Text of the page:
households and in that way generates more produc-

current state of knowledge and discuss what I per-

tion. Eventually, prices adjust, and these effects on

ceive as useful steps forward.

demand and production vanish. But infrequent price adjustment means that monetary policy can


have short-run effects on real output.

In the macro models of the 1980s, all mutually ben-

Because of these considerations, many modern

eficial trades occur without delay. This assumption

macro models are centered on infrequent price and

of frictionless exchange made solving these models

wage adjustments. These models are often called

easy. However, it also made the models less com-

sticky price or New Keynesian models. They provide

pelling. To a large extent, the progress in macro in

a foundation for a coherent normative and positive

the past 25 years has been about being able to solve

analysis of monetary policy in the face of shocks.

models that incorporate more realistic versions of

This analysis has led to new and important insights.

the exchange process. This evolution has taken place

It is true that, as in the models of the 1960s and


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1970s, monetary policymakers in New Keynesian

for example, that a worker loses his or her job. If the

models are trying to minimize output gaps without

worker were fully insured against this outcome, the

generating too much volatility in inflation. However,

worker’s wealth would not be affected by this loss.

in the models of the 1960s and 1970s, output gap

However, in a model with only partial insurance, the

refers to the deviation between observed output and

worker will run down his or her savings to get

some measure of potential output that is growing at

through this unemployment spell. The worker’s

a roughly constant rate. In contrast, in modern

financial wealth will be lower as a result of being

sticky price models, output gap refers to the devia-


tions between observed output and efficient output.

In this fashion, workers with different histories of

The modern models specifically allow for the possi-

unemployment will have different financial wealth.

bility that efficient output may move down in

Aggregate shocks (booms or busts) will influence the

response to adverse shocks. This difference in for-

distribution of financial wealth. In turn, as the wealth

mulation can lead to strikingly different policy

distribution changes over time, it feeds back in com-


plex ways into aggregate economic outcomes. From a policy perspective, these models lead to


a new and better understanding of the costs of eco-

The modern macro models of the 1980s and the

nomic downturns. For example, consider the latest

New Keynesian models either implicitly or explicitly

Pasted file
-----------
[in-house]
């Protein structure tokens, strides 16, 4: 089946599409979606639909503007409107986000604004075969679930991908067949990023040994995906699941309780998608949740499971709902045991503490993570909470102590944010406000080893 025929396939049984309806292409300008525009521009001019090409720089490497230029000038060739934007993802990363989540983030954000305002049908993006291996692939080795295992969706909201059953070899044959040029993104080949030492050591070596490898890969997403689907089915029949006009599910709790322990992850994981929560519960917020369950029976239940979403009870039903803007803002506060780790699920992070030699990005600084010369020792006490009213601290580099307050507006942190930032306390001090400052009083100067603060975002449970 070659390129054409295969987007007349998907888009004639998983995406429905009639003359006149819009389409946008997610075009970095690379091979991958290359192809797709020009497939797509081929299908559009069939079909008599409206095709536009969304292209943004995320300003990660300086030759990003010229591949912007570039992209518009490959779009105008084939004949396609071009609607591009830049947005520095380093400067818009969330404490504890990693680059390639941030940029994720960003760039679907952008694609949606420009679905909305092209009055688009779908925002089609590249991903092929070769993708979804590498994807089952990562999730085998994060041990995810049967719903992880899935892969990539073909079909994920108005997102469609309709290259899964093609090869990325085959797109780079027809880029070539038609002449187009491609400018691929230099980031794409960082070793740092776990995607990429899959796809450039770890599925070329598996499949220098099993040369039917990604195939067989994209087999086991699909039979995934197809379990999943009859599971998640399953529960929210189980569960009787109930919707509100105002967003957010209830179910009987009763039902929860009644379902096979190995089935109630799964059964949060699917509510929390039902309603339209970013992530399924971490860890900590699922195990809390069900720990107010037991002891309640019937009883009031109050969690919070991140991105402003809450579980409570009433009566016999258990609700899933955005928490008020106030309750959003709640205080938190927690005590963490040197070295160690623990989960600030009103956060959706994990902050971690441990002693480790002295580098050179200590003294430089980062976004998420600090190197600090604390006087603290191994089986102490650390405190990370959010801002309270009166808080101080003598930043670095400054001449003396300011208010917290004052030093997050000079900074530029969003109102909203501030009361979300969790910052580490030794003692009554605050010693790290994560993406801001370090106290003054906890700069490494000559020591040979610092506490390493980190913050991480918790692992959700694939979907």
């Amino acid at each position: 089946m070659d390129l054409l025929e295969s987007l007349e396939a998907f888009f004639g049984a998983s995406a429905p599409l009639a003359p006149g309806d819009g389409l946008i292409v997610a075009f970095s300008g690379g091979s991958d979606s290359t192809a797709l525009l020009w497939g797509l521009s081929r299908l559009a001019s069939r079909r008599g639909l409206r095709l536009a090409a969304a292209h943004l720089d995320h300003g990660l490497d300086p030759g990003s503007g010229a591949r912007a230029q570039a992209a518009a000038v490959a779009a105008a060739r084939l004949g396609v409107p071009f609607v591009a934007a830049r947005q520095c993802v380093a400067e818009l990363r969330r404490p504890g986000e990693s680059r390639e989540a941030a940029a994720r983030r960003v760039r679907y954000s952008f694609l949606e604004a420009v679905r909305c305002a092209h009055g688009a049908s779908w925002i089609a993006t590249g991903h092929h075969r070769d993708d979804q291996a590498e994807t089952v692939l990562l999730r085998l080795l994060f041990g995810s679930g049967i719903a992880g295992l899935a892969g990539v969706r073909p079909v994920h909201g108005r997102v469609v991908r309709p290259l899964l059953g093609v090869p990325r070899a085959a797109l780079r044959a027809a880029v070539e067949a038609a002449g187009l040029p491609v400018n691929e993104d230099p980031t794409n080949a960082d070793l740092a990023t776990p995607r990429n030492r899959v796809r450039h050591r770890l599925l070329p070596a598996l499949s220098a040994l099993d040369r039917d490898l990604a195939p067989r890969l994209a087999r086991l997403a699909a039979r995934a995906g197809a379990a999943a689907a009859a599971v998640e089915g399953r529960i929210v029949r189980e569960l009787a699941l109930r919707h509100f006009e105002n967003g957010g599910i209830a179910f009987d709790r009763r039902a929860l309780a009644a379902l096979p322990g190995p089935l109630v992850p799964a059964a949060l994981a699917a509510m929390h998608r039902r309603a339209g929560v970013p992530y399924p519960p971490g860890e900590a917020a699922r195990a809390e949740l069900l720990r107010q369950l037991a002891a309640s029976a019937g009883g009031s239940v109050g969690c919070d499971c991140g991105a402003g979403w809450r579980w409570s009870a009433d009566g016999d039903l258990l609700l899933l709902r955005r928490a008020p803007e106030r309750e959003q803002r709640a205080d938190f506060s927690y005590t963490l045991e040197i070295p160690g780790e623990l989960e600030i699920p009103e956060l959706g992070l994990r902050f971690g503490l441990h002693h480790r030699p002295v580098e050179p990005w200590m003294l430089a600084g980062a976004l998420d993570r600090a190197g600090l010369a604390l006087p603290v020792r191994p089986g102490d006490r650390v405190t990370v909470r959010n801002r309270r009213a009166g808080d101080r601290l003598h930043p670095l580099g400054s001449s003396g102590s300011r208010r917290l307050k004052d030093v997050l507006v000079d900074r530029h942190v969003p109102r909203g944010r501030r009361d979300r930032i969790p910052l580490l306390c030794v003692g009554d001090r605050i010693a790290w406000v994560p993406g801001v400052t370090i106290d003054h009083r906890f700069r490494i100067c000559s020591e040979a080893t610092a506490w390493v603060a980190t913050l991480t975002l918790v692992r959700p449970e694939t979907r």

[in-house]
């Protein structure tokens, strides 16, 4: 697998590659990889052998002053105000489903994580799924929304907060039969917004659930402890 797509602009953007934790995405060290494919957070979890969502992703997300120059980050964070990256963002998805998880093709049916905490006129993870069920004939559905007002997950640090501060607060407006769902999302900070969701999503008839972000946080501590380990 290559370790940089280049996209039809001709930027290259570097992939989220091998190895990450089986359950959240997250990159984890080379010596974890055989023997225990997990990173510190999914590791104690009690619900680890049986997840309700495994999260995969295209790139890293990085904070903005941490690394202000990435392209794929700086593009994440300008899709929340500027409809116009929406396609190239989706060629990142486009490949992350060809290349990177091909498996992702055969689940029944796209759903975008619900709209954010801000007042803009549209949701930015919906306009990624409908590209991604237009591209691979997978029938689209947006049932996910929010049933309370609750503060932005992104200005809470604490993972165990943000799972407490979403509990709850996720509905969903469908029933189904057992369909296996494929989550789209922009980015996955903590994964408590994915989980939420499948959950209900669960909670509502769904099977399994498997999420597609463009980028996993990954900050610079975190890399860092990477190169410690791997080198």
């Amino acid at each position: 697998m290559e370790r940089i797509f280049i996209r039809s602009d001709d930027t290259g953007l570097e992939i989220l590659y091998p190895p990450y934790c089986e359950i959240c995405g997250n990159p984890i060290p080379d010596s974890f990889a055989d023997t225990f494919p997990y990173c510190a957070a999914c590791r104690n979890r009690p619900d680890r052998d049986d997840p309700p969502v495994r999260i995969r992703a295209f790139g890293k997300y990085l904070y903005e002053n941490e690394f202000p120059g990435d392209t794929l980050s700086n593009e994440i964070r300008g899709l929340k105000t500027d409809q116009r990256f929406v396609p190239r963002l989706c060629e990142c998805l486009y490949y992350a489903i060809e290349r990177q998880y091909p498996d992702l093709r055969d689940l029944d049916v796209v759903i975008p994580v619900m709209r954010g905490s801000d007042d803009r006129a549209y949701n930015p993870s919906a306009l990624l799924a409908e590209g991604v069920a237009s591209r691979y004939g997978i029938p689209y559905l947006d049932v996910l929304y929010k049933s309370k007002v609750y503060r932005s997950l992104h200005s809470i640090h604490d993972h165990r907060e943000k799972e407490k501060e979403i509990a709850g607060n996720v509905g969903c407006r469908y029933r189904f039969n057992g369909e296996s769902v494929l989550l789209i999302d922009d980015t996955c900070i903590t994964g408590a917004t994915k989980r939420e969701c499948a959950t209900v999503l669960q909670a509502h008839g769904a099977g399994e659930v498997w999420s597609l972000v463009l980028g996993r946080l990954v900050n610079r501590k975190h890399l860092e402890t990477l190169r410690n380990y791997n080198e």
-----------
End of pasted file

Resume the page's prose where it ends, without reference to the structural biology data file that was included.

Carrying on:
recession. During the four quarters from June 2008

assume that firms and households can fully capital-

through June 2009, per capita gross domestic prod-

ize all future incomes through loan or bond markets.

uct in the United States fell by roughly 4 percent. In

The models also assume that firms and households

a model with no asset market frictions, all people

can buy insurance against all possible forms of risk.

share this proportionate loss evenly and all lose two

This assumption of a frictionless financial market is

weeks’ pay. Such a loss is certainly noticeable.

clearly unrealistic.

However, I would argue that it is not a huge loss.

Over the past 25 years, a great deal of work has

Put it this way: This scale of loss means everyone in

used models that incorporate financial market fric-

the United States ends up being paid in June 2009

tions. Most of these models cannot be solved reliably

the same (inflation-adjusted) amount that they

using graphical techniques or pencil and paper. As a

made in June 2006. However, the models with asset market frictions

consequence, progress is closely tied to advances in

(combined with the right kind of measurement from

computational speed. Why are these models so hard to solve? The key

microeconomic data) make clear why the above

difficulty is that, within these models, the distribu-

analysis is incomplete. During downturns, the loss of

tion of financial wealth evolves over time. Suppose,

income is not spread evenly across all households,


To a large extent, the progress in macro models in the past 25 years has been about being able to solve models

Successes that incorporate more realistic versions of the exchange process. This evolution has taken place in many ways.

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because some people lose their jobs and others don’t.

modelers have generally added frictions one at a

Because of financial market frictions, the insurance

time. Thus, macro models with pricing frictions do

against these outcomes is far from perfect (despite

not have financial frictions, and neither kind of

the presence of government-provided unemploy-

macro model has labor market frictions.

ment insurance). As a result, the fall in GDP from

This piecemeal approach is again largely attribut-

June 2008 to June 2009 does not represent a 4 per-

able to computational limitations. As I have dis-

cent loss of income for everyone. Instead, the aggre-

cussed above, it is hard to compute macro models

gate downturn confronts many people with a dis-

with financial frictions. It does not become easier to

turbing game of chance that offers them some prob-